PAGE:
Parenting is intended to guide children toward an independent adulthood. Morals and lessons are developed through discipline, imitation, and learned respect for oneself and society. Some parents show love and affection whereas others shape their children with respect and stern discipline. In the poems "Those Winter Sundays" by Robert Hayden and "My Papa's Waltz" by Theodore Roethke, a relationship between a father and son are portrayed as both authors reflect on their own childhood experiences. While the two poems have similarities; in that, the fathers work hard and believe in stern punishment, they also have several contrasting ideas in parenting that separate their respective roles as fathers.
In both poems, the fathers have worked hard to provide for their family. In "My Papa's Waltz", the father's daily labors were described with defined imagery: "With a palm caked Hard by dirt," (14). Hayden describes his father's hands of labor as, "[...]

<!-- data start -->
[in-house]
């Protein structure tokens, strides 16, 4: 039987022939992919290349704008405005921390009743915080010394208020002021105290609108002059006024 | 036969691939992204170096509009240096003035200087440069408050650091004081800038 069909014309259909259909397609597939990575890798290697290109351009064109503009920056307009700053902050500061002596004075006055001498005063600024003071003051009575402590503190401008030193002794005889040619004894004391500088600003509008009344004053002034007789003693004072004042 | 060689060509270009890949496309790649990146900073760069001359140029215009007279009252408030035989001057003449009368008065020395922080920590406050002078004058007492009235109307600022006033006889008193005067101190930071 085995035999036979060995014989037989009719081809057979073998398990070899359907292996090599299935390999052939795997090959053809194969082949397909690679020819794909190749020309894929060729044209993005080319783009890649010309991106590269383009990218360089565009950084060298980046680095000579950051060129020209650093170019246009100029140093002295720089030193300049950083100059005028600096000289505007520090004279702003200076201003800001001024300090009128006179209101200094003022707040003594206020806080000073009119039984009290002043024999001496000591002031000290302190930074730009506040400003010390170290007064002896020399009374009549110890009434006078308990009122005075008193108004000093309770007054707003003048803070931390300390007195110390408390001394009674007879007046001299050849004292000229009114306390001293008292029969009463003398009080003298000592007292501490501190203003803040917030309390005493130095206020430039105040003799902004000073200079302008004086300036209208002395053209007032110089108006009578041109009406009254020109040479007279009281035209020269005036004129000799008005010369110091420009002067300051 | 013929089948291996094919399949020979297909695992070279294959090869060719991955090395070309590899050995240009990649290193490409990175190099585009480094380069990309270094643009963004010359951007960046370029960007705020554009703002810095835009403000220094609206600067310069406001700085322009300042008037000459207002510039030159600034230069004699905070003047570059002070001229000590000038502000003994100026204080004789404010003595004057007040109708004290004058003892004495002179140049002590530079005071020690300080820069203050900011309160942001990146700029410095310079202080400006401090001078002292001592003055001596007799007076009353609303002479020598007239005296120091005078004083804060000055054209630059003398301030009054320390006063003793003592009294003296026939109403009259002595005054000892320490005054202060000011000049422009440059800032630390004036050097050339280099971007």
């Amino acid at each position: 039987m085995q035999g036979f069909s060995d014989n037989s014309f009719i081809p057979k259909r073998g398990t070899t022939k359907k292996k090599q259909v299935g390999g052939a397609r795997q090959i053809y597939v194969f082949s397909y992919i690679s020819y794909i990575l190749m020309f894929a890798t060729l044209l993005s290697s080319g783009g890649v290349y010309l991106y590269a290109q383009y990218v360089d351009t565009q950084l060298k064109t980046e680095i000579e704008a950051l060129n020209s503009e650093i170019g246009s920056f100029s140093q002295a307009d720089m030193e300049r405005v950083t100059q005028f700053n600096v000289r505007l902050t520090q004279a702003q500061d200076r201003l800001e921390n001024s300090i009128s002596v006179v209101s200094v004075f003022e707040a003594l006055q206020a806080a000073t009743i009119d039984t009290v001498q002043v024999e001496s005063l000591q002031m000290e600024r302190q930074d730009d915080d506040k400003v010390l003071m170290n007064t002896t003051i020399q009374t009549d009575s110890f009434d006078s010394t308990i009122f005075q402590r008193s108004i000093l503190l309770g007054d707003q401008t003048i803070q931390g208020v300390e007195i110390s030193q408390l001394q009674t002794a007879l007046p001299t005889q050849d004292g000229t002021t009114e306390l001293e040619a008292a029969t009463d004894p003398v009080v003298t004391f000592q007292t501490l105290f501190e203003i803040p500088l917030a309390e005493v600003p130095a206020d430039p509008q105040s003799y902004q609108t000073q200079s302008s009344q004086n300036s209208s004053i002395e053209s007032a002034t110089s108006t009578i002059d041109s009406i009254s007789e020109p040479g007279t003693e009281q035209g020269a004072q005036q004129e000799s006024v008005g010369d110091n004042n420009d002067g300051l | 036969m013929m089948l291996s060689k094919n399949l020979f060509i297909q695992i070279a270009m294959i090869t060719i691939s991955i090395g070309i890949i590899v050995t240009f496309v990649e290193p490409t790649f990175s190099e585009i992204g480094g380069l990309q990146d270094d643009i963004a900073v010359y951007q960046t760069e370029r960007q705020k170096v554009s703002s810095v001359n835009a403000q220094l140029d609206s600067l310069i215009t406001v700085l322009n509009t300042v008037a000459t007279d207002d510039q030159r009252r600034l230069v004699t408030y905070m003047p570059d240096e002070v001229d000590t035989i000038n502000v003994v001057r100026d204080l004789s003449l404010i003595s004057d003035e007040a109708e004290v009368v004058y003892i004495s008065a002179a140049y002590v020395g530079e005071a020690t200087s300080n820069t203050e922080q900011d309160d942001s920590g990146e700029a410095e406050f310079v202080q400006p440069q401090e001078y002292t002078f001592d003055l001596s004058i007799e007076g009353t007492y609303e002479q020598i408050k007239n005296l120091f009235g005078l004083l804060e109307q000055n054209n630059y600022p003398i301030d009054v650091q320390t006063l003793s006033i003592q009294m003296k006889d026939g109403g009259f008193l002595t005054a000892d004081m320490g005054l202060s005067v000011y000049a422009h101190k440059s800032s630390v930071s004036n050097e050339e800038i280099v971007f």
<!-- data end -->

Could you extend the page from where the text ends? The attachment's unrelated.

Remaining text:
cracked hands that ached / from labor in the weekday [...]" (3-4). In both occasions, the fathers have a physically demanding work that shapes their demeanor.
The sons on both occasions were reared in a time when strict parenting and stern punishment were accepted. Roethke recalls, "The hand that held my wrist / Was battered on one knuckle;" (9-10). This indicates that his father had great hold on his son's actions and that if severe punishment is needed it may involve physical repercussions. In "Those Winter Sundays", the forceful nature of rearing the son is also shown. Hayden describes the anguish by, "fearing the chronic angers of that house," (9). His father, as well, may have been demanding and have strict rules which children were thought to abide by.
While the fathers seem to have hard mannerisms, their level of interactions with their sons varies significantly. This represents their different...